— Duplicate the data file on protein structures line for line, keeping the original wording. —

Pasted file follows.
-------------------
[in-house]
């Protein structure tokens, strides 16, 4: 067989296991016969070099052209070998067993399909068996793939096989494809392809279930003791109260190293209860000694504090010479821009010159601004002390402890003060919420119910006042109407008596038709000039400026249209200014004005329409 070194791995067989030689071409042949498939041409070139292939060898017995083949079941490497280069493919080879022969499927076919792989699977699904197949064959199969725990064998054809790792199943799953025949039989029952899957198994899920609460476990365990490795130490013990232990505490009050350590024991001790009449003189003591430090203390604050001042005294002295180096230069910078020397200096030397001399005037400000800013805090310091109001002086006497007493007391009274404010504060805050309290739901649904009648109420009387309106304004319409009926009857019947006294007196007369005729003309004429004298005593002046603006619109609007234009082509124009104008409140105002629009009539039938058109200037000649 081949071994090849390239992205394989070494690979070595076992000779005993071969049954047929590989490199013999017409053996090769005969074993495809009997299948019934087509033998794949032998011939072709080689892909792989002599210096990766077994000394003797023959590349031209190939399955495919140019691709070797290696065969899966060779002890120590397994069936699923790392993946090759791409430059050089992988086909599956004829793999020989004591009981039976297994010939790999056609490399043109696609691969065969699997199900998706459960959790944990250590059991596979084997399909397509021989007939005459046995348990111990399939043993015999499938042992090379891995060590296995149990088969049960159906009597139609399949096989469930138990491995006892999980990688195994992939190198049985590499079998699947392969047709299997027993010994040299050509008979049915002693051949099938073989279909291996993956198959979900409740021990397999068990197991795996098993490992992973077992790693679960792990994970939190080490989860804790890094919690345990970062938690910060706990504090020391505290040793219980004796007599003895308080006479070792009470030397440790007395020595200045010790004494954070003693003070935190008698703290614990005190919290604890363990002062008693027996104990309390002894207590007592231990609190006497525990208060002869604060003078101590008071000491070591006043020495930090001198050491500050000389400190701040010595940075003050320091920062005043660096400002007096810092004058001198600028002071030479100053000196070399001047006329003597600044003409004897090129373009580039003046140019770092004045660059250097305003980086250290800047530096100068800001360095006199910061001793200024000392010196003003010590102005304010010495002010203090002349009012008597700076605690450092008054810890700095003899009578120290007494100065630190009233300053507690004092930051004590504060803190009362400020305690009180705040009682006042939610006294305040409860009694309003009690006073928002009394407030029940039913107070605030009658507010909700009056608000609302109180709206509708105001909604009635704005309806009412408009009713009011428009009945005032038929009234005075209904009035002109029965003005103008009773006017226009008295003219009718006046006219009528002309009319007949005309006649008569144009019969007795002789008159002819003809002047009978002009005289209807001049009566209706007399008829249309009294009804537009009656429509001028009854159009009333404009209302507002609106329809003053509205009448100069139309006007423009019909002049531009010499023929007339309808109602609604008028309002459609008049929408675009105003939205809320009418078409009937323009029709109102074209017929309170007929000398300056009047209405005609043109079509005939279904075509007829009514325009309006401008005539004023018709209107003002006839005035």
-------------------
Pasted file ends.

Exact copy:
[in-house]
């Protein structure tokens, strides 16, 4: 067989296991016969070099052209070998067993399909068996793939096989494809392809279930003791109260190293209860000694504090010479821009010159601004002390402890003060919420119910006042109407008596038709000039400026249209200014004005329409 070194791995067989030689071409042949498939041409070139292939060898017995083949079941490497280069493919080879022969499927076919792989699977699904197949064959199969725990064998054809790792199943799953025949039989029952899957198994899920609460476990365990490795130490013990232990505490009050350590024991001790009449003189003591430090203390604050001042005294002295180096230069910078020397200096030397001399005037400000800013805090310091109001002086006497007493007391009274404010504060805050309290739901649904009648109420009387309106304004319409009926009857019947006294007196007369005729003309004429004298005593002046603006619109609007234009082509124009104008409140105002629009009539039938058109200037000649 081949071994090849390239992205394989070494690979070595076992000779005993071969049954047929590989490199013999017409053996090769005969074993495809009997299948019934087509033998794949032998011939072709080689892909792989002599210096990766077994000394003797023959590349031209190939399955495919140019691709070797290696065969899966060779002890120590397994069936699923790392993946090759791409430059050089992988086909599956004829793999020989004591009981039976297994010939790999056609490399043109696609691969065969699997199900998706459960959790944990250590059991596979084997399909397509021989007939005459046995348990111990399939043993015999499938042992090379891995060590296995149990088969049960159906009597139609399949096989469930138990491995006892999980990688195994992939190198049985590499079998699947392969047709299997027993010994040299050509008979049915002693051949099938073989279909291996993956198959979900409740021990397999068990197991795996098993490992992973077992790693679960792990994970939190080490989860804790890094919690345990970062938690910060706990504090020391505290040793219980004796007599003895308080006479070792009470030397440790007395020595200045010790004494954070003693003070935190008698703290614990005190919290604890363990002062008693027996104990309390002894207590007592231990609190006497525990208060002869604060003078101590008071000491070591006043020495930090001198050491500050000389400190701040010595940075003050320091920062005043660096400002007096810092004058001198600028002071030479100053000196070399001047006329003597600044003409004897090129373009580039003046140019770092004045660059250097305003980086250290800047530096100068800001360095006199910061001793200024000392010196003003010590102005304010010495002010203090002349009012008597700076605690450092008054810890700095003899009578120290007494100065630190009233300053507690004092930051004590504060803190009362400020305690009180705040009682006042939610006294305040409860009694309003009690006073928002009394407030029940039913107070605030009658507010909700009056608000609302109180709206509708105001909604009635704005309806009412408009009713009011428009009945005032038929009234005075209904009035002109029965003005103008009773006017226009008295003219009718006046006219009528002309009319007949005309006649008569144009019969007795002789008159002819003809002047009978002009005289209807001049009566209706007399008829249309009294009804537009009656429509001028009854159009009333404009209302507002609106329809003053509205009448100069139309006007423009019909002049531009010499023929007339309808109602609604008028309002459609008049929408675009105003939205809320009418078409009937323009029709109102074209017929309170007929000398300056009047209405005609043109079509005939279904075509007829009514325009309006401008005539004023018709209107003002006839005035």